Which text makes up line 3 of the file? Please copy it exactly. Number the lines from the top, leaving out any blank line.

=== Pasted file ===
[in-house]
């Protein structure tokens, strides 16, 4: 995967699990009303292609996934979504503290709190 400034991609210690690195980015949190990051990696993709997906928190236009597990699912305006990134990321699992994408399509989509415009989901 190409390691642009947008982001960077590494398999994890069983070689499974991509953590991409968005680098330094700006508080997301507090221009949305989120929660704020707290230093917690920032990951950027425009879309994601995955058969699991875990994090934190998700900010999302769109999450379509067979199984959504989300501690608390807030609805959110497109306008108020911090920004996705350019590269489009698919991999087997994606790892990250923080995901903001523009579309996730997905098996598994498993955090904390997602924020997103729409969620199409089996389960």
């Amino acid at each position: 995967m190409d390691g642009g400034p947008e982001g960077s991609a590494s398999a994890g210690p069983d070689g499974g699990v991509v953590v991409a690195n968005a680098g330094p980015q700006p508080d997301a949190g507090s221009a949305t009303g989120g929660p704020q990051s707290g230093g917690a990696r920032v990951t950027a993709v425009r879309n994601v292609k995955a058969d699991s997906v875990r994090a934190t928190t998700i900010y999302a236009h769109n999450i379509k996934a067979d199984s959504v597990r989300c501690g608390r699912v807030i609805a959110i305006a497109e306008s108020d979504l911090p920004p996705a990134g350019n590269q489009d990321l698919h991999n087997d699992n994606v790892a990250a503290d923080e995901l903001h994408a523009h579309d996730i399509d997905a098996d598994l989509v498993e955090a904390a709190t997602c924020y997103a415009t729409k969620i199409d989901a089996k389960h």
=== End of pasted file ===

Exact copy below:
């Amino acid at each position: 995967m190409d390691g642009g400034p947008e982001g960077s991609a590494s398999a994890g210690p069983d070689g499974g699990v991509v953590v991409a690195n968005a680098g330094p980015q700006p508080d997301a949190g507090s221009a949305t009303g989120g929660p704020q990051s707290g230093g917690a990696r920032v990951t950027a993709v425009r879309n994601v292609k995955a058969d699991s997906v875990r994090a934190t928190t998700i900010y999302a236009h769109n999450i379509k996934a067979d199984s959504v597990r989300c501690g608390r699912v807030i609805a959110i305006a497109e306008s108020d979504l911090p920004p996705a990134g350019n590269q489009d990321l698919h991999n087997d699992n994606v790892a990250a503290d923080e995901l903001h994408a523009h579309d996730i399509d997905a098996d598994l989509v498993e955090a904390a709190t997602c924020y997103a415009t729409k969620i199409d989901a089996k389960h």